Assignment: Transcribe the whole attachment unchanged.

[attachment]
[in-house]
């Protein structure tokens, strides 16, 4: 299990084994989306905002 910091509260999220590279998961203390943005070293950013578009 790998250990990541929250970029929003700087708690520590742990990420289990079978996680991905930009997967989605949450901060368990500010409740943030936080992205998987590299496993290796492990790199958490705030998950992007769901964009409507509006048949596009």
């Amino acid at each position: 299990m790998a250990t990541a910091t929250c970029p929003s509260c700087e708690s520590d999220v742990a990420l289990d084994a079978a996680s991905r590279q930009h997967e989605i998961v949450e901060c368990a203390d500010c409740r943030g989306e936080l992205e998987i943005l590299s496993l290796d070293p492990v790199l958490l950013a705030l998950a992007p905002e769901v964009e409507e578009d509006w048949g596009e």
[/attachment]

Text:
[in-house]
């Protein structure tokens, strides 16, 4: 299990084994989306905002 910091509260999220590279998961203390943005070293950013578009 790998250990990541929250970029929003700087708690520590742990990420289990079978996680991905930009997967989605949450901060368990500010409740943030936080992205998987590299496993290796492990790199958490705030998950992007769901964009409507509006048949596009």
């Amino acid at each position: 299990m790998a250990t990541a910091t929250c970029p929003s509260c700087e708690s520590d999220v742990a990420l289990d084994a079978a996680s991905r590279q930009h997967e989605i998961v949450e901060c368990a203390d500010c409740r943030g989306e936080l992205e998987i943005l590299s496993l290796d070293p492990v790199l958490l950013a705030l998950a992007p905002e769901v964009e409507e578009d509006w048949g596009e």